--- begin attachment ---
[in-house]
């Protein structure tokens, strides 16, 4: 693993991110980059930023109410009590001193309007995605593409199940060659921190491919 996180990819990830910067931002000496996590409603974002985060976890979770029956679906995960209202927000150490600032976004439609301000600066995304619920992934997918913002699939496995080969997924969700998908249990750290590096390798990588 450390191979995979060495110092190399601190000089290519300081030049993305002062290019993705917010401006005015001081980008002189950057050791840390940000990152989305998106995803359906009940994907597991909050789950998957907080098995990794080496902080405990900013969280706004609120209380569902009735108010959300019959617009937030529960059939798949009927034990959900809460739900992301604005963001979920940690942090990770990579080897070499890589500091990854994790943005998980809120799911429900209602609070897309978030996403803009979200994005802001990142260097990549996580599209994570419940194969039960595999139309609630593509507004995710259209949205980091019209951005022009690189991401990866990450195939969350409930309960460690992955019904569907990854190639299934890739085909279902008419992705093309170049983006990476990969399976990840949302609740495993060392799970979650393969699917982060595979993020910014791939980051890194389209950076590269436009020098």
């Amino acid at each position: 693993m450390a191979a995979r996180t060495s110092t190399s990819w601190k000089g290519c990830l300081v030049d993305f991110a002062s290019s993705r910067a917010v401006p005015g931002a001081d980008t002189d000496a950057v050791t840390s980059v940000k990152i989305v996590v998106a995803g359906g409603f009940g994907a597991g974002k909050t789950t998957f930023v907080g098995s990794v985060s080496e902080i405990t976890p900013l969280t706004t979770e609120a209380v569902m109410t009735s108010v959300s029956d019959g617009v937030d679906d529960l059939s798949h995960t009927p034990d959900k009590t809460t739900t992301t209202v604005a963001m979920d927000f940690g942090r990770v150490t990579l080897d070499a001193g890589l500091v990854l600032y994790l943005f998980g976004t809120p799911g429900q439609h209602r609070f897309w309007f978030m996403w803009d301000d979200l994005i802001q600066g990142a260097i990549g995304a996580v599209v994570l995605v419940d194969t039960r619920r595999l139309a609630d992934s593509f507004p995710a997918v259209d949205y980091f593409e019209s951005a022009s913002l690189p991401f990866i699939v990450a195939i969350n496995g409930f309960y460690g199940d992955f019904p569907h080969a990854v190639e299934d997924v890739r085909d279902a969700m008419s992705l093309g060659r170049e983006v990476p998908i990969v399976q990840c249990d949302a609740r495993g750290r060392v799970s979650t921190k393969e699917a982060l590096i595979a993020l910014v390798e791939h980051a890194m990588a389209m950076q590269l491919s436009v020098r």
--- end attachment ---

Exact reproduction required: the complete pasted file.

[in-house]
């Protein structure tokens, strides 16, 4: 693993991110980059930023109410009590001193309007995605593409199940060659921190491919 996180990819990830910067931002000496996590409603974002985060976890979770029956679906995960209202927000150490600032976004439609301000600066995304619920992934997918913002699939496995080969997924969700998908249990750290590096390798990588 450390191979995979060495110092190399601190000089290519300081030049993305002062290019993705917010401006005015001081980008002189950057050791840390940000990152989305998106995803359906009940994907597991909050789950998957907080098995990794080496902080405990900013969280706004609120209380569902009735108010959300019959617009937030529960059939798949009927034990959900809460739900992301604005963001979920940690942090990770990579080897070499890589500091990854994790943005998980809120799911429900209602609070897309978030996403803009979200994005802001990142260097990549996580599209994570419940194969039960595999139309609630593509507004995710259209949205980091019209951005022009690189991401990866990450195939969350409930309960460690992955019904569907990854190639299934890739085909279902008419992705093309170049983006990476990969399976990840949302609740495993060392799970979650393969699917982060595979993020910014791939980051890194389209950076590269436009020098």
């Amino acid at each position: 693993m450390a191979a995979r996180t060495s110092t190399s990819w601190k000089g290519c990830l300081v030049d993305f991110a002062s290019s993705r910067a917010v401006p005015g931002a001081d980008t002189d000496a950057v050791t840390s980059v940000k990152i989305v996590v998106a995803g359906g409603f009940g994907a597991g974002k909050t789950t998957f930023v907080g098995s990794v985060s080496e902080i405990t976890p900013l969280t706004t979770e609120a209380v569902m109410t009735s108010v959300s029956d019959g617009v937030d679906d529960l059939s798949h995960t009927p034990d959900k009590t809460t739900t992301t209202v604005a963001m979920d927000f940690g942090r990770v150490t990579l080897d070499a001193g890589l500091v990854l600032y994790l943005f998980g976004t809120p799911g429900q439609h209602r609070f897309w309007f978030m996403w803009d301000d979200l994005i802001q600066g990142a260097i990549g995304a996580v599209v994570l995605v419940d194969t039960r619920r595999l139309a609630d992934s593509f507004p995710a997918v259209d949205y980091f593409e019209s951005a022009s913002l690189p991401f990866i699939v990450a195939i969350n496995g409930f309960y460690g199940d992955f019904p569907h080969a990854v190639e299934d997924v890739r085909d279902a969700m008419s992705l093309g060659r170049e983006v990476p998908i990969v399976q990840c249990d949302a609740r495993g750290r060392v799970s979650t921190k393969e699917a982060l590096i595979a993020l910014v390798e791939h980051a890194m990588a389209m950076q590269l491919s436009v020098r």